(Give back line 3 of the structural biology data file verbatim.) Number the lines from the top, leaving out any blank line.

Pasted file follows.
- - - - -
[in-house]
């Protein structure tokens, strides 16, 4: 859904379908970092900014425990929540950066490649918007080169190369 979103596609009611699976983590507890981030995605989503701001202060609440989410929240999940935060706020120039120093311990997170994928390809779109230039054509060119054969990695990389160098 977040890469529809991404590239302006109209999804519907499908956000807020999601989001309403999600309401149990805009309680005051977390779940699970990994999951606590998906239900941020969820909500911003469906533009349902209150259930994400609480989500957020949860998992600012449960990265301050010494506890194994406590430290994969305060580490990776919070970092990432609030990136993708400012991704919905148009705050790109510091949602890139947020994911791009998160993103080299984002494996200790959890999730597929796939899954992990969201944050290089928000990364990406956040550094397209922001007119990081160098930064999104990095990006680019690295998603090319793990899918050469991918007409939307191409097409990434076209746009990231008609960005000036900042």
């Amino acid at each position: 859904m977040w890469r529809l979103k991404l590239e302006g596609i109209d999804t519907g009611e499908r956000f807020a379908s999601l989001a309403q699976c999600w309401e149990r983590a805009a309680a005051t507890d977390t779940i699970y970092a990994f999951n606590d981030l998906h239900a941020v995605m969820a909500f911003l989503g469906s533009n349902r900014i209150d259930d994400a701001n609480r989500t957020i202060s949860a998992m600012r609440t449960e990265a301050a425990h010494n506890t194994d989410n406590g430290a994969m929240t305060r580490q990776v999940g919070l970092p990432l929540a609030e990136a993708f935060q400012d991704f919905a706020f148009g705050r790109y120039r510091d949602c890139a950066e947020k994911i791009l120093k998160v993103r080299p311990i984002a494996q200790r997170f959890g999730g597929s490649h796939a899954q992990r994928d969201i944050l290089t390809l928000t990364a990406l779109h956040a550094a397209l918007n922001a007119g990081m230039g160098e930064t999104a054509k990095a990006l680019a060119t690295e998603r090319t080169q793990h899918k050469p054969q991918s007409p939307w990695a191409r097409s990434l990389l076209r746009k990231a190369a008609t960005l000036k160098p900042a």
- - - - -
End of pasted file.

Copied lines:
């Amino acid at each position: 859904m977040w890469r529809l979103k991404l590239e302006g596609i109209d999804t519907g009611e499908r956000f807020a379908s999601l989001a309403q699976c999600w309401e149990r983590a805009a309680a005051t507890d977390t779940i699970y970092a990994f999951n606590d981030l998906h239900a941020v995605m969820a909500f911003l989503g469906s533009n349902r900014i209150d259930d994400a701001n609480r989500t957020i202060s949860a998992m600012r609440t449960e990265a301050a425990h010494n506890t194994d989410n406590g430290a994969m929240t305060r580490q990776v999940g919070l970092p990432l929540a609030e990136a993708f935060q400012d991704f919905a706020f148009g705050r790109y120039r510091d949602c890139a950066e947020k994911i791009l120093k998160v993103r080299p311990i984002a494996q200790r997170f959890g999730g597929s490649h796939a899954q992990r994928d969201i944050l290089t390809l928000t990364a990406l779109h956040a550094a397209l918007n922001a007119g990081m230039g160098e930064t999104a054509k990095a990006l680019a060119t690295e998603r090319t080169q793990h899918k050469p054969q991918s007409p939307w990695a191409r097409s990434l990389l076209r746009k990231a190369a008609t960005l000036k160098p900042a």